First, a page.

You are 1-2 years away from defending your dissertation and want to switch into a different sector or move away from research altogether. Or you are a postdoc who is actively applying for jobs outside of academia. How do you tell your dissertation/postdoc mentor that you are considering a career different from an academic research position? We discuss hurdles that trainees encounter and provide tips on having a career discussion with your mentor.
Talking to your mentor about your next career move can be overwhelming for several reasons.
After spending 4 or more years being trained to do research in an academic setting, you may feel like you are letting your field, your mentor, and even yourself down by pursuing a non-research career. Additionally, some students and postdocs feel that once they disclose to their mentor about pursuing a career outside of academia, the quality of training they receive from their mentor may change or the mentor may think that they are not serious about the research needed for a dissertation and/or manuscript(s). Also, by making the decision to leave academic research and telling other people, whether your mentor, family, and/or colleagues, you feel extra pressure to attain that non-academic research career - a process which may not be very clear when you are in graduate school or a postdoc.
The combination of prospective disappointment, anticipated changes in your mentor-mentee relationship, and high expectations from others for you to reach that non-academic research career, can make the decision to discuss career options with your mentor difficult.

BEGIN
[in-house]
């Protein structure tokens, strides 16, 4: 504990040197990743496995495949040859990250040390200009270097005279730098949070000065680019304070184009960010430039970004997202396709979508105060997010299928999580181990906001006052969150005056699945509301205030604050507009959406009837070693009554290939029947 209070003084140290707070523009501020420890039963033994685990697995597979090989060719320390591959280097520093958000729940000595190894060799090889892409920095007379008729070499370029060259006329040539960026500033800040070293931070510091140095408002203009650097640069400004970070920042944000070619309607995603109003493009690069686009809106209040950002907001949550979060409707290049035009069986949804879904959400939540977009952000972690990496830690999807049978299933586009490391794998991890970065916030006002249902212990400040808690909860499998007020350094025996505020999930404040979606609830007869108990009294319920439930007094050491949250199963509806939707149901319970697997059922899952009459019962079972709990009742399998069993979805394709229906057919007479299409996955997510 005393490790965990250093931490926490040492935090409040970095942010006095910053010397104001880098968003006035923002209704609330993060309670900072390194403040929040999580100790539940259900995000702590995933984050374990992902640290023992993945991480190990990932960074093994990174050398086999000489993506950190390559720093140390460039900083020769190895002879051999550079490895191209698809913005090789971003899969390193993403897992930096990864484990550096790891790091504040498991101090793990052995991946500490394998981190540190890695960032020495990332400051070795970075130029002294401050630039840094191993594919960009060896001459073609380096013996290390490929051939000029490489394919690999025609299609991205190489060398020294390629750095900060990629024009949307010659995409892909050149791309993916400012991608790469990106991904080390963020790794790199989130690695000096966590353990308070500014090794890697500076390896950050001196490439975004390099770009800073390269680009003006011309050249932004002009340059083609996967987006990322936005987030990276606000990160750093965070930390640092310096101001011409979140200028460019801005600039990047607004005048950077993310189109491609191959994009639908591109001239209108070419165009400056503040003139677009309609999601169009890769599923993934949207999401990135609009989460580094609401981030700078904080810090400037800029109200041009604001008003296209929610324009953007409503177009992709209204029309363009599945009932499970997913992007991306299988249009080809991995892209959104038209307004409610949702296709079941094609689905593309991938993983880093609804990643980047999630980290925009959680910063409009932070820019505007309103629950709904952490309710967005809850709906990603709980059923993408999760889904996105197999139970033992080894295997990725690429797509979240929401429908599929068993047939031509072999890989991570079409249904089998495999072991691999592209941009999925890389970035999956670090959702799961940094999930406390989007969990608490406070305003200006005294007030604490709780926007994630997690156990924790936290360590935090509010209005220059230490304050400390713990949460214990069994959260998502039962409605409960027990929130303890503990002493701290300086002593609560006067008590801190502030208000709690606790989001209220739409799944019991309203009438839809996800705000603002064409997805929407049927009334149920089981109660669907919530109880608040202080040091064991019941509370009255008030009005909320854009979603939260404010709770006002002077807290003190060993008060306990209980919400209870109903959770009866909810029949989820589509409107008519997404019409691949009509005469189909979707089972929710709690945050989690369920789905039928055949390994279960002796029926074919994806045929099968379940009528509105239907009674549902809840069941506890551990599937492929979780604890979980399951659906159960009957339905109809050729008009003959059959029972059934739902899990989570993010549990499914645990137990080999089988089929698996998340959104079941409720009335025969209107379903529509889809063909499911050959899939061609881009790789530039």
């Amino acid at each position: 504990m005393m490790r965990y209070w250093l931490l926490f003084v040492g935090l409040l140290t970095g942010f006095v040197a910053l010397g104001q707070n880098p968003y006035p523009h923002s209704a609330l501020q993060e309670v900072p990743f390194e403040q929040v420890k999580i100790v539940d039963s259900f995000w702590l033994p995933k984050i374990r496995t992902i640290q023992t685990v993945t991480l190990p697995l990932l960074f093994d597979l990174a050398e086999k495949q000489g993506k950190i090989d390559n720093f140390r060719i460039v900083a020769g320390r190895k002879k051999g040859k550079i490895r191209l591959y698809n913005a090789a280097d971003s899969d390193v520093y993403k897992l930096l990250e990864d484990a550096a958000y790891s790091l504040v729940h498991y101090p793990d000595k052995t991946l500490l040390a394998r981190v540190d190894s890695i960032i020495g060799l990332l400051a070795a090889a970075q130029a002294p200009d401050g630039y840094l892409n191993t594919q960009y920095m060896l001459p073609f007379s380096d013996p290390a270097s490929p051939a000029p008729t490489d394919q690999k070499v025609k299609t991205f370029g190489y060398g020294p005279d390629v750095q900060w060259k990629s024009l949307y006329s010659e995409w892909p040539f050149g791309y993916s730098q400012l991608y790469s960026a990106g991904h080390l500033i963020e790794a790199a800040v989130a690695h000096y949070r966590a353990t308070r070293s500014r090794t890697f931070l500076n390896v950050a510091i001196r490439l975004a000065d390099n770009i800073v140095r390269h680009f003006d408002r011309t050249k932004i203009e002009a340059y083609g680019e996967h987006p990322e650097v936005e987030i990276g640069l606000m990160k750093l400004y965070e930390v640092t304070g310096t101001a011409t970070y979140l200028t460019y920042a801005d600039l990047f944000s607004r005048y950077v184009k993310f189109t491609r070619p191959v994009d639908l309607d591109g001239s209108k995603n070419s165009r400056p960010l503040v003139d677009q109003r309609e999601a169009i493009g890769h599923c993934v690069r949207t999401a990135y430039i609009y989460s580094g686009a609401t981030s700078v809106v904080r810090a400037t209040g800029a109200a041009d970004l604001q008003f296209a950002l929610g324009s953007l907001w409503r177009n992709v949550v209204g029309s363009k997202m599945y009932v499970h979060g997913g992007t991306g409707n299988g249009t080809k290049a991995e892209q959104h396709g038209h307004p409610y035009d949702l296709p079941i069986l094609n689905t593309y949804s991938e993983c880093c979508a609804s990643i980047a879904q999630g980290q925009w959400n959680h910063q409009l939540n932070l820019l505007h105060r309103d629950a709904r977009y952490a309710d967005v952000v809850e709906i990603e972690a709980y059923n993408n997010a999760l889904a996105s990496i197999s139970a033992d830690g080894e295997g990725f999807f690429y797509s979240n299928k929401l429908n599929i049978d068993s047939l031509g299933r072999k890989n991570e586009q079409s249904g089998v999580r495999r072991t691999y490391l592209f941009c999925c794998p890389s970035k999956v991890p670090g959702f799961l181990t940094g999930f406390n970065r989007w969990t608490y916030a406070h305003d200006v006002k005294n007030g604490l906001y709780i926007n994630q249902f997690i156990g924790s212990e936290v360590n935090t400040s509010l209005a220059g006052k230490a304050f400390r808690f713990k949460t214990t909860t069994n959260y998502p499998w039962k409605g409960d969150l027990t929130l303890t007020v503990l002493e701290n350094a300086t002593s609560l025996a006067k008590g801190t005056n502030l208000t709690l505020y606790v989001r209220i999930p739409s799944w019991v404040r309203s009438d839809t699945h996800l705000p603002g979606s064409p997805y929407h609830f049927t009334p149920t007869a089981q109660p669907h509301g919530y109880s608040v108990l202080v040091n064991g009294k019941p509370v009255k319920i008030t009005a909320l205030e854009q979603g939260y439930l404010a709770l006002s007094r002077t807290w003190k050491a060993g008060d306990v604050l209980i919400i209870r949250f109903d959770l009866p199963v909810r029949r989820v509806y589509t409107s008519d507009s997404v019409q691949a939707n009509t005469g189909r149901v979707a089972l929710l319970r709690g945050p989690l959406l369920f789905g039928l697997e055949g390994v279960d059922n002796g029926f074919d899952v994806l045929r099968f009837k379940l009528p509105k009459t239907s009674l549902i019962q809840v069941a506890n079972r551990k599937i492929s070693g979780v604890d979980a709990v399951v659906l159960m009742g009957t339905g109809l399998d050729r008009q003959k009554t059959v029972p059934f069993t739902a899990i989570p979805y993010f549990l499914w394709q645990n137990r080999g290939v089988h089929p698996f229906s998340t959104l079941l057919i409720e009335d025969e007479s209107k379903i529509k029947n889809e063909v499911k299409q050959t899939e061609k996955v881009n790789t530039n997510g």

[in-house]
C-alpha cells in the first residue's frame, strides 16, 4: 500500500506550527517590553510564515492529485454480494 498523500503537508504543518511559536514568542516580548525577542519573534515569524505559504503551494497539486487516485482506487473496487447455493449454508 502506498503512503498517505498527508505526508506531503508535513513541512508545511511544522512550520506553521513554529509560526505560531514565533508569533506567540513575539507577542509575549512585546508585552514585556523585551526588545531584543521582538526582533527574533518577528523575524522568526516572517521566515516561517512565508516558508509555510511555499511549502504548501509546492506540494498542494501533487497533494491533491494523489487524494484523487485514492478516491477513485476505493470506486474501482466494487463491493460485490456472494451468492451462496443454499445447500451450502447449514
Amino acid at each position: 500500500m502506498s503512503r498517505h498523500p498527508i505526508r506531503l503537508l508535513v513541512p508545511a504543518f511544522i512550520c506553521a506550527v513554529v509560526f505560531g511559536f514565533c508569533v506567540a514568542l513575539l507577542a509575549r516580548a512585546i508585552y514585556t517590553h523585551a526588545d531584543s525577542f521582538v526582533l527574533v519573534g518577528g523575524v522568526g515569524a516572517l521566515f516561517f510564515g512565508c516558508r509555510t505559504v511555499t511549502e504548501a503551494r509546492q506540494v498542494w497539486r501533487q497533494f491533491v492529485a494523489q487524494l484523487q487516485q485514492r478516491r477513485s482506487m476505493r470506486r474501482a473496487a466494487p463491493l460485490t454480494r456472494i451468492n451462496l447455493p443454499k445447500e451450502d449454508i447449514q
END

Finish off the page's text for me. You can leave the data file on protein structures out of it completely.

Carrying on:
Prepare for the Career Interests Discussion with Your Mentor
The best thing you can do is prepare before your meeting and be able to communicate these aspects clearly:
- Do Your Research:
Be comfortable in knowing and talking about the facts of the Ph.D. workforce. Almost 70% of people pursuing a Ph.D. are considering non-research careers and less than 20% go into a tenure-track academic position. This not only helps when talking to your mentor, but it also helps in dealing with misgivings you may have for wanting to leave academic research.
- Assess Your Mentoring Relationship:
If you are concerned that your mentoring relationship will change once you express your desire to leave academic research, emphasize elements of the relationship that you would like to maintain during your meeting.
- Take Ownership of Your Career:
Once you’ve identified a career path that you want to pursue, create a plan and use ScienceCareers myIDP to set up goals on how you will attain it - whether it’s by getting more experience, developing additional skills, or building a network. This is important for when you talk to your mentor because it shows that you are well prepared to make the transition and opens the discussion to how you and your mentor can collaborate on the process.
If you haven’t decided on a career path yet, take the time to understand what your options are, decide on a 1-2 career paths, and create a career plan. Then, have a discussion with your mentor about your career plan.
- Be Positive About Your Career Moves:
Every journey to completing a Ph.D. is different. There are skills that you enjoy and can do well more than other skills. There are different experiences and interests that make you unique and drive your career passions. When discussing your career moves with your mentor, focus on the positive factors that led you to make a specific career choice - such as your favorite skills or experiences. Try not to say anything negative about academic research, because your mentor is in that path.